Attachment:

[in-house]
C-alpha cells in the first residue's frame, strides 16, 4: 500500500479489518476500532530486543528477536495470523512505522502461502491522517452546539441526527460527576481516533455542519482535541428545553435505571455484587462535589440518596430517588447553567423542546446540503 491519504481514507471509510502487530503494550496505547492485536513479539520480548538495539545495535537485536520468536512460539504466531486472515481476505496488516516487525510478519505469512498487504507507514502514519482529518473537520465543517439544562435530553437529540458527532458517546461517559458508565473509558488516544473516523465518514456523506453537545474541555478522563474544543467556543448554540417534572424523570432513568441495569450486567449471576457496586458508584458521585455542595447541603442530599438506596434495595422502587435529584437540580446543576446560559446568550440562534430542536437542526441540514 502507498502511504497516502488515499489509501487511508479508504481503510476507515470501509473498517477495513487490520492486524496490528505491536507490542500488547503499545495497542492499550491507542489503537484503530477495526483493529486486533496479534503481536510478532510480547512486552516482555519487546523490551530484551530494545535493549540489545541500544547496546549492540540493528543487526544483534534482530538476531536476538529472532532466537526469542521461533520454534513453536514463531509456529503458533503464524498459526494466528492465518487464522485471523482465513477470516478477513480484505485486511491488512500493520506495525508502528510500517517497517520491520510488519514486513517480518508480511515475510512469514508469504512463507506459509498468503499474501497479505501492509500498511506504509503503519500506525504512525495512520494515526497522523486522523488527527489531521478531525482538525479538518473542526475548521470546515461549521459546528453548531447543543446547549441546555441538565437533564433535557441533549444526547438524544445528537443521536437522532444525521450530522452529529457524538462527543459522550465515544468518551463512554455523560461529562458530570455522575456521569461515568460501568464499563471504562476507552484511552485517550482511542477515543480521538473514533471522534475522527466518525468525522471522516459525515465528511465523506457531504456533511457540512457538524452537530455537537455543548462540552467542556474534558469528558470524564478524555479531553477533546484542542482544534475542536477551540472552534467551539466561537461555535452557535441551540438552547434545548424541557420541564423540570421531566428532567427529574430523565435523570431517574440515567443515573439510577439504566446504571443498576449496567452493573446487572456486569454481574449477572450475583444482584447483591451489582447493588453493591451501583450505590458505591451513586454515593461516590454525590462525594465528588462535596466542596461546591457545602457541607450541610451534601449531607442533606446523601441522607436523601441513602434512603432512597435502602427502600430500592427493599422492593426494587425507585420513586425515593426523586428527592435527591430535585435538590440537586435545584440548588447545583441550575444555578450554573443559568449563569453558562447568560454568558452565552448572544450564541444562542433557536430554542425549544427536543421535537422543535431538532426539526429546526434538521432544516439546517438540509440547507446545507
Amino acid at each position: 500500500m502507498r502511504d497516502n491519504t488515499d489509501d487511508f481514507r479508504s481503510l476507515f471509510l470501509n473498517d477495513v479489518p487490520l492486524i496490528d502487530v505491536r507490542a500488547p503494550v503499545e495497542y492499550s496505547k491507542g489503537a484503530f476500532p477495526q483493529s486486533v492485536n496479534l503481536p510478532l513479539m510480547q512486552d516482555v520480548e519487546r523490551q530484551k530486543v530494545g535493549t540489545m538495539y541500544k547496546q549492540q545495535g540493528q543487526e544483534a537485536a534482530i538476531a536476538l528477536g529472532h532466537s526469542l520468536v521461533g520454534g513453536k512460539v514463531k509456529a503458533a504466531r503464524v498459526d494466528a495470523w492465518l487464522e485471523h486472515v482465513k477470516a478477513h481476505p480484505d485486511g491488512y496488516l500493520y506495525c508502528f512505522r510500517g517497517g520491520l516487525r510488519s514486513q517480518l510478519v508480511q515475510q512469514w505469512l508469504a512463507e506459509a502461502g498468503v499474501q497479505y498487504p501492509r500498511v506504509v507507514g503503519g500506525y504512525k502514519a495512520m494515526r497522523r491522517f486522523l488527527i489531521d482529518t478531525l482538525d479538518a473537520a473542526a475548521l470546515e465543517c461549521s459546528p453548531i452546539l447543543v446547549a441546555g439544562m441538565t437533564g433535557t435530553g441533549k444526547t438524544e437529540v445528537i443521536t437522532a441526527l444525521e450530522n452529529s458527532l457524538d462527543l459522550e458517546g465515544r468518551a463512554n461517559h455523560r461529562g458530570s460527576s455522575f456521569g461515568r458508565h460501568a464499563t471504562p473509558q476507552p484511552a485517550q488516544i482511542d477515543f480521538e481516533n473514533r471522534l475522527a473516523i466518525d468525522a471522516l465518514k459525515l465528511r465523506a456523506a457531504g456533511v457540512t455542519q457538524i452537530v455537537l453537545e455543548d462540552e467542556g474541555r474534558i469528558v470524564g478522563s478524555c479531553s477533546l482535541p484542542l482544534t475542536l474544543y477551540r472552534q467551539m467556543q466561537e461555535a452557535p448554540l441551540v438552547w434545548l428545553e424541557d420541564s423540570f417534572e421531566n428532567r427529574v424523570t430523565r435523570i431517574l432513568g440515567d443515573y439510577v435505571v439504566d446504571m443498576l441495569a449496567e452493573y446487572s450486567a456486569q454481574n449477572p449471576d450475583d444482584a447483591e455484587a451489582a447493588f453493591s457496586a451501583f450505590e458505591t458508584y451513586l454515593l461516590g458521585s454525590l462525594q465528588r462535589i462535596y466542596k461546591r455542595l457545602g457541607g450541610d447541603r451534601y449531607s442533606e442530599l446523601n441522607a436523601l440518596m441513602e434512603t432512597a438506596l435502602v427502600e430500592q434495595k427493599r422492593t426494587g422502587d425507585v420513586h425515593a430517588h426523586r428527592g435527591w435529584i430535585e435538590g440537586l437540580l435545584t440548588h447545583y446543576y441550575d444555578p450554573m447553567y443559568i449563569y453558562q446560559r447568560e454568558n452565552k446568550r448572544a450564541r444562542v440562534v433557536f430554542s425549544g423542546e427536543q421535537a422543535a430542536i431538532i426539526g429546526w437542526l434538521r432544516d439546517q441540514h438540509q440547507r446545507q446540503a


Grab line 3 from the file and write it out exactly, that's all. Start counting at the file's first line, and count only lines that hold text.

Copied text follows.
Amino acid at each position: 500500500m502507498r502511504d497516502n491519504t488515499d489509501d487511508f481514507r479508504s481503510l476507515f471509510l470501509n473498517d477495513v479489518p487490520l492486524i496490528d502487530v505491536r507490542a500488547p503494550v503499545e495497542y492499550s496505547k491507542g489503537a484503530f476500532p477495526q483493529s486486533v492485536n496479534l503481536p510478532l513479539m510480547q512486552d516482555v520480548e519487546r523490551q530484551k530486543v530494545g535493549t540489545m538495539y541500544k547496546q549492540q545495535g540493528q543487526e544483534a537485536a534482530i538476531a536476538l528477536g529472532h532466537s526469542l520468536v521461533g520454534g513453536k512460539v514463531k509456529a503458533a504466531r503464524v498459526d494466528a495470523w492465518l487464522e485471523h486472515v482465513k477470516a478477513h481476505p480484505d485486511g491488512y496488516l500493520y506495525c508502528f512505522r510500517g517497517g520491520l516487525r510488519s514486513q517480518l510478519v508480511q515475510q512469514w505469512l508469504a512463507e506459509a502461502g498468503v499474501q497479505y498487504p501492509r500498511v506504509v507507514g503503519g500506525y504512525k502514519a495512520m494515526r497522523r491522517f486522523l488527527i489531521d482529518t478531525l482538525d479538518a473537520a473542526a475548521l470546515e465543517c461549521s459546528p453548531i452546539l447543543v446547549a441546555g439544562m441538565t437533564g433535557t435530553g441533549k444526547t438524544e437529540v445528537i443521536t437522532a441526527l444525521e450530522n452529529s458527532l457524538d462527543l459522550e458517546g465515544r468518551a463512554n461517559h455523560r461529562g458530570s460527576s455522575f456521569g461515568r458508565h460501568a464499563t471504562p473509558q476507552p484511552a485517550q488516544i482511542d477515543f480521538e481516533n473514533r471522534l475522527a473516523i466518525d468525522a471522516l465518514k459525515l465528511r465523506a456523506a457531504g456533511v457540512t455542519q457538524i452537530v455537537l453537545e455543548d462540552e467542556g474541555r474534558i469528558v470524564g478522563s478524555c479531553s477533546l482535541p484542542l482544534t475542536l474544543y477551540r472552534q467551539m467556543q466561537e461555535a452557535p448554540l441551540v438552547w434545548l428545553e424541557d420541564s423540570f417534572e421531566n428532567r427529574v424523570t430523565r435523570i431517574l432513568g440515567d443515573y439510577v435505571v439504566d446504571m443498576l441495569a449496567e452493573y446487572s450486567a456486569q454481574n449477572p449471576d450475583d444482584a447483591e455484587a451489582a447493588f453493591s457496586a451501583f450505590e458505591t458508584y451513586l454515593l461516590g458521585s454525590l462525594q465528588r462535589i462535596y466542596k461546591r455542595l457545602g457541607g450541610d447541603r451534601y449531607s442533606e442530599l446523601n441522607a436523601l440518596m441513602e434512603t432512597a438506596l435502602v427502600e430500592q434495595k427493599r422492593t426494587g422502587d425507585v420513586h425515593a430517588h426523586r428527592g435527591w435529584i430535585e435538590g440537586l437540580l435545584t440548588h447545583y446543576y441550575d444555578p450554573m447553567y443559568i449563569y453558562q446560559r447568560e454568558n452565552k446568550r448572544a450564541r444562542v440562534v433557536f430554542s425549544g423542546e427536543q421535537a422543535a430542536i431538532i426539526g429546526w437542526l434538521r432544516d439546517q441540514h438540509q440547507r446545507q446540503a